This dissertation presents a multidimensional learning theory called Interactive Spatial Learning (ISL). Using constructivist grounded theory methodology, ISL was abductively derived from a qualitative investigation into the forms of learning that emerged through the practices found at the Builder’s Brewery school in the 3D virtual world of Second Life. ISL was developed in response to the divergence that exists between two theoretical perspectives in online learning research; studies from a cognitive perspective define learning as changes in individual cognition while studies from a sociocultural perspective define learning as participation. The exclusive adoption of either learning perspective may lead to oversights in four important aspects of learning: (a) the temporal sequencing of independent and social regulatory learning processes, (b) contextual learning cues embedded within the virtual learning environment, (c) individual learner attributes, and (d) the development of socioemotional connections between learners. To address these oversights, this study utilized data collected from interviews, participant observations, chat logs, survey responses, and digital artifacts to extend our understandings of the learning that emerges from the coordinating mechanisms between the individual, social, and technological aspects of a virtual learning environment. Data collection and analysis incorporated the use of data sensitizing principles to develop the theoretical constructs of knowledge places, community-based Discourses, and technology mediation found in ISL. ISL posits that learning is the recontextualization of information to different modalities through interactions that occur in interactive spaces. Interactive spaces are where information and knowledge are generated and transformed. At a systemic level, ISL explains information flow across spaces and semi-permeable boundaries mediated by technology. At a mechanistic level, a sub-theory of ISL, called autonomous learning, looks at the emergent learning process and how people learn—the nature of which is spontaneous, self-directed, and independent. Autonomous learning trajectories describe the processes that individuals construct in order to learn. These trajectories consist of four different but interchangeable and repeatable components: learning cues/Cues, learning goals, resourcing, and recontextualization. This dissertation concludes by exploring the implications and connections that ISL has to instructional design, pedagogy, and theorizing in online spaces.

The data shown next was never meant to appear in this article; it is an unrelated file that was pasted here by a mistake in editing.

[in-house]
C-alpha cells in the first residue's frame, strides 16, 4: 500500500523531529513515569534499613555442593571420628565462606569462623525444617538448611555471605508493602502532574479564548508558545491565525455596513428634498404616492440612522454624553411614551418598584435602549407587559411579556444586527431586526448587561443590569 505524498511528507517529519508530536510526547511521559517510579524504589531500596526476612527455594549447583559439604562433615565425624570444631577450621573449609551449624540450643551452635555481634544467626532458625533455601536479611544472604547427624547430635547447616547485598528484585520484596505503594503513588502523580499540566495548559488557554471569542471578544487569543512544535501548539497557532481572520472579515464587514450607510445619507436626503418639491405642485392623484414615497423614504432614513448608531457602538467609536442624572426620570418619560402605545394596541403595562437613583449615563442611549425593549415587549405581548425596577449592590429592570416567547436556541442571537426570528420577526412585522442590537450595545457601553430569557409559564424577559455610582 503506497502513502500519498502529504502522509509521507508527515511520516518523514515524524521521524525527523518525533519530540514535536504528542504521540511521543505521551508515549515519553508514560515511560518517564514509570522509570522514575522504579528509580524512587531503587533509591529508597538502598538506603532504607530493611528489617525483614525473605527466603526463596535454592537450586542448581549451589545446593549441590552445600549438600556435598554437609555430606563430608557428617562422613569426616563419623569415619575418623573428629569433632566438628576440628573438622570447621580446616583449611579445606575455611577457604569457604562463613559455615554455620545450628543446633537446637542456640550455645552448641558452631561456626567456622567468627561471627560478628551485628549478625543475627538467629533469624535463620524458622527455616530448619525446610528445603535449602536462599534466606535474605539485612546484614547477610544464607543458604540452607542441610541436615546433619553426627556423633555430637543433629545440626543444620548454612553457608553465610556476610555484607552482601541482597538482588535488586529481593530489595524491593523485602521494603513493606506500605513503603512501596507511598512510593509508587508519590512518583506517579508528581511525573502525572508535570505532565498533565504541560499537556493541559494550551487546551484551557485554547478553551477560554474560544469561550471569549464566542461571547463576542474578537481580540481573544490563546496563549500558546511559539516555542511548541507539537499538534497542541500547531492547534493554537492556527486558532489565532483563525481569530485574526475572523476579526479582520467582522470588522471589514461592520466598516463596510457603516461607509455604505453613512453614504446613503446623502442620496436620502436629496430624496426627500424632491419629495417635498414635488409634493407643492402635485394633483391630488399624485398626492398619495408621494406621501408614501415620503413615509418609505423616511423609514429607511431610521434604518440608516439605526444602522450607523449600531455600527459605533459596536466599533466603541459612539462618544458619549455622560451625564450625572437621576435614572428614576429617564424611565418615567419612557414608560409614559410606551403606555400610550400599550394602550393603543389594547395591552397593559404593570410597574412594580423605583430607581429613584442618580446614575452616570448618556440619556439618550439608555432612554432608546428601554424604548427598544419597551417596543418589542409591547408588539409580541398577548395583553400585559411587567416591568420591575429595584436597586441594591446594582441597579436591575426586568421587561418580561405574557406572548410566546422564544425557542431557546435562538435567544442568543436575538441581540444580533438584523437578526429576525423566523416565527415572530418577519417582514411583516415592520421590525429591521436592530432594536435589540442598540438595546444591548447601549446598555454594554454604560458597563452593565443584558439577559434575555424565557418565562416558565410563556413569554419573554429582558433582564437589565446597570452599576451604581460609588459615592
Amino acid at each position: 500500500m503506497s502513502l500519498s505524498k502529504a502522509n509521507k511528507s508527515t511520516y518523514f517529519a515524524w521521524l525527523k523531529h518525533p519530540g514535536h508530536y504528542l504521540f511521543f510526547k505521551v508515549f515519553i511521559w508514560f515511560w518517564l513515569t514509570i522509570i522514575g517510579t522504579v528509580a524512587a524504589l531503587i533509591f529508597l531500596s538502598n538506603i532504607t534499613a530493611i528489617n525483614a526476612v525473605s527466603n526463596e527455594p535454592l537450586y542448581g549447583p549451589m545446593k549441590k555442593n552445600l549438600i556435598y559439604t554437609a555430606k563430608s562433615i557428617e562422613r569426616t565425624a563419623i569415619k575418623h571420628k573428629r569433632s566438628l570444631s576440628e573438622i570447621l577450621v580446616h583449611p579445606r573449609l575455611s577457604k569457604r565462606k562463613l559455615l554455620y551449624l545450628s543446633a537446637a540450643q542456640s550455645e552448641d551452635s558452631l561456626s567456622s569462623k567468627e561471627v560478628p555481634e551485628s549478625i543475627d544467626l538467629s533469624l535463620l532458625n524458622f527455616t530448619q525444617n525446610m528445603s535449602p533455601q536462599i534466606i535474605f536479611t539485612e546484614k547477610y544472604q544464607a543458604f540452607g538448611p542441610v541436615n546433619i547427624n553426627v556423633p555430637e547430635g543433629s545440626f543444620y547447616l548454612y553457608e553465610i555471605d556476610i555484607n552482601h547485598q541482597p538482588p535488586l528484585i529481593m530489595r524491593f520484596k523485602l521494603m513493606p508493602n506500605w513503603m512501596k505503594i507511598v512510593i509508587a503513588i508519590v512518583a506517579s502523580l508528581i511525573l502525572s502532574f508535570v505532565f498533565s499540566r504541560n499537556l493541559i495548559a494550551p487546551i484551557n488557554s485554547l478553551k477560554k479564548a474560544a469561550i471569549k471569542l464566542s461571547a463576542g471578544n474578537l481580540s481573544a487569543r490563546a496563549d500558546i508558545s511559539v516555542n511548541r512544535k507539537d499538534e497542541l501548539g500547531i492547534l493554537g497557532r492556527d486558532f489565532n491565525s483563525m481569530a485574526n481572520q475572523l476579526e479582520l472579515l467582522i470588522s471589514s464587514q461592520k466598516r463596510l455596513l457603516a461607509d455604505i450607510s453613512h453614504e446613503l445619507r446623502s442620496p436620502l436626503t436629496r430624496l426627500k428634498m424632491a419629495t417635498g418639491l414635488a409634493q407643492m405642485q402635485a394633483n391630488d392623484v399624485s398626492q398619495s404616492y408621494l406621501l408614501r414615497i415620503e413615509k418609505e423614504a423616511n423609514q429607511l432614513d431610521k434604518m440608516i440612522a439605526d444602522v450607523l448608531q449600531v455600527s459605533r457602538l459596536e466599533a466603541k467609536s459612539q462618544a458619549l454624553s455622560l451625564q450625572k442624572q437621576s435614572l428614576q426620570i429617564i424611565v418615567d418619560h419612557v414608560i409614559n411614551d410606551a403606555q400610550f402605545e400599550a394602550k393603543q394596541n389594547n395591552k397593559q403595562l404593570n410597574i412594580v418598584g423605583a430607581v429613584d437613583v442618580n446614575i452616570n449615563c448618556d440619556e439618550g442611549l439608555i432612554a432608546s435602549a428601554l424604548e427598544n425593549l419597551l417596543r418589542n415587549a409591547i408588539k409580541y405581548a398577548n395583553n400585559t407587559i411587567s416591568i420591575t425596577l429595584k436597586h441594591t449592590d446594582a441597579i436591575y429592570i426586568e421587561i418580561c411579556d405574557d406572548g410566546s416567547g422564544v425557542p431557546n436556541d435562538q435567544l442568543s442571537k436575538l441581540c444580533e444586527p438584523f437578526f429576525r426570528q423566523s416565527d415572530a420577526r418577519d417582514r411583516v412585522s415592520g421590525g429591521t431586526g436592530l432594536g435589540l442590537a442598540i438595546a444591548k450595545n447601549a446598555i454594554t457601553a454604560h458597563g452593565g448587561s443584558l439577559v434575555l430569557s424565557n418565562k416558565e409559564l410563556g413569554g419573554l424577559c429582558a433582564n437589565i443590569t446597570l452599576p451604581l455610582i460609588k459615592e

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|Advisor:||Lammers, Jayne C.|
|Commitee:||Ares, Nancy M., Meuwissen, Kevin W., Nardi, Bonnie A.|
|School:||University of Rochester|
|Department:||Education and Human Development|
|School Location:||United States -- New York|
|Source:||DAI-A 79/10(E), Dissertation Abstracts International|
|Subjects:||Pedagogy, Education, Educational technology|
|Keywords:||Autonomous learning, Learning theory, Online learning, Qualitative methods, Second Life, Virtual learning environment|
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